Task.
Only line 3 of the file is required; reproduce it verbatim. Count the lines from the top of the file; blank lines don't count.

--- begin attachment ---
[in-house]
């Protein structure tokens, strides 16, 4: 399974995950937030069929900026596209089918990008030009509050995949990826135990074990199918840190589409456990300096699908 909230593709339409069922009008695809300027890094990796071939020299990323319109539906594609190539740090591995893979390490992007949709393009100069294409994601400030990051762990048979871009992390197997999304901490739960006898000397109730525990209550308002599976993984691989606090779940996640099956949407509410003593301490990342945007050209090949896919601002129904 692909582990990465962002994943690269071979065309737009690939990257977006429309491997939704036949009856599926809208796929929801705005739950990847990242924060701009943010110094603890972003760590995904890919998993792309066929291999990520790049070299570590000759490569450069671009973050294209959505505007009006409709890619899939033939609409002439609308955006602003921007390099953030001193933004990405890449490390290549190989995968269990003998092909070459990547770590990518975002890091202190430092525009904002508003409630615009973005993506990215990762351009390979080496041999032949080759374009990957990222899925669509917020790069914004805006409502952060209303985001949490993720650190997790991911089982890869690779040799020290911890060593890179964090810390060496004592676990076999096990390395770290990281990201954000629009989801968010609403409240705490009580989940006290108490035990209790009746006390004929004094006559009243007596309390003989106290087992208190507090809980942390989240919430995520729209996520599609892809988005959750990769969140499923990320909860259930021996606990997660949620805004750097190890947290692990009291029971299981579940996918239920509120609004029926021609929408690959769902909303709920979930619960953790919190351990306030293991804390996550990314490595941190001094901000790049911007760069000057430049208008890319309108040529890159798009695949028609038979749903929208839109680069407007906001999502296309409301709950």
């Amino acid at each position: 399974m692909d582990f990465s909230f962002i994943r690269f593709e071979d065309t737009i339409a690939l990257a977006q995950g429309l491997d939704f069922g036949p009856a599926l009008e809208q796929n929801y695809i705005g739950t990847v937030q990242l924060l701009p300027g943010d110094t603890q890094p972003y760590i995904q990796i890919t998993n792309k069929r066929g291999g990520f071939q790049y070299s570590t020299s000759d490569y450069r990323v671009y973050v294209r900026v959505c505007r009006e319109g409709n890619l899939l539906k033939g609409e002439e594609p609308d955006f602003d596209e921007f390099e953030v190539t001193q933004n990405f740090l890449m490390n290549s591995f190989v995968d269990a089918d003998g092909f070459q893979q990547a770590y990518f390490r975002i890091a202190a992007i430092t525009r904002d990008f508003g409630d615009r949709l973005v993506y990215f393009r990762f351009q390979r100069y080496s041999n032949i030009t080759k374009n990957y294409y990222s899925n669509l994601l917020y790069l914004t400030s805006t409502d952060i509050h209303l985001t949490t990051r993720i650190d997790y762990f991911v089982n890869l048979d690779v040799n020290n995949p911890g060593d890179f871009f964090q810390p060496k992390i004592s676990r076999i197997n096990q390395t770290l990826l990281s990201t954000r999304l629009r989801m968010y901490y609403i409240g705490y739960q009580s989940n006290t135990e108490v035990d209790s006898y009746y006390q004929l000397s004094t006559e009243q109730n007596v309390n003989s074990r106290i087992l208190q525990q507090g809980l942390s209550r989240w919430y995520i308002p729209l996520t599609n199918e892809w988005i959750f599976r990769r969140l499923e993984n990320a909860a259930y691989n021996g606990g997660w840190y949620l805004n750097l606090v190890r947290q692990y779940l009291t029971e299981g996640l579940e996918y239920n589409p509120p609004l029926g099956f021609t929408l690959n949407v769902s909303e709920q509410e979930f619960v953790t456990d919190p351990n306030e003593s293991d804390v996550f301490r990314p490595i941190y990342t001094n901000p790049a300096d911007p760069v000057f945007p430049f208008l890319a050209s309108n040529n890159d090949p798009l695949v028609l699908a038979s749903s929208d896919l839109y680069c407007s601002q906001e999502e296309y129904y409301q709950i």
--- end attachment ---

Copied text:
């Amino acid at each position: 399974m692909d582990f990465s909230f962002i994943r690269f593709e071979d065309t737009i339409a690939l990257a977006q995950g429309l491997d939704f069922g036949p009856a599926l009008e809208q796929n929801y695809i705005g739950t990847v937030q990242l924060l701009p300027g943010d110094t603890q890094p972003y760590i995904q990796i890919t998993n792309k069929r066929g291999g990520f071939q790049y070299s570590t020299s000759d490569y450069r990323v671009y973050v294209r900026v959505c505007r009006e319109g409709n890619l899939l539906k033939g609409e002439e594609p609308d955006f602003d596209e921007f390099e953030v190539t001193q933004n990405f740090l890449m490390n290549s591995f190989v995968d269990a089918d003998g092909f070459q893979q990547a770590y990518f390490r975002i890091a202190a992007i430092t525009r904002d990008f508003g409630d615009r949709l973005v993506y990215f393009r990762f351009q390979r100069y080496s041999n032949i030009t080759k374009n990957y294409y990222s899925n669509l994601l917020y790069l914004t400030s805006t409502d952060i509050h209303l985001t949490t990051r993720i650190d997790y762990f991911v089982n890869l048979d690779v040799n020290n995949p911890g060593d890179f871009f964090q810390p060496k992390i004592s676990r076999i197997n096990q390395t770290l990826l990281s990201t954000r999304l629009r989801m968010y901490y609403i409240g705490y739960q009580s989940n006290t135990e108490v035990d209790s006898y009746y006390q004929l000397s004094t006559e009243q109730n007596v309390n003989s074990r106290i087992l208190q525990q507090g809980l942390s209550r989240w919430y995520i308002p729209l996520t599609n199918e892809w988005i959750f599976r990769r969140l499923e993984n990320a909860a259930y691989n021996g606990g997660w840190y949620l805004n750097l606090v190890r947290q692990y779940l009291t029971e299981g996640l579940e996918y239920n589409p509120p609004l029926g099956f021609t929408l690959n949407v769902s909303e709920q509410e979930f619960v953790t456990d919190p351990n306030e003593s293991d804390v996550f301490r990314p490595i941190y990342t001094n901000p790049a300096d911007p760069v000057f945007p430049f208008l890319a050209s309108n040529n890159d090949p798009l695949v028609l699908a038979s749903s929208d896919l839109y680069c407007s601002q906001e999502e296309y129904y409301q709950i």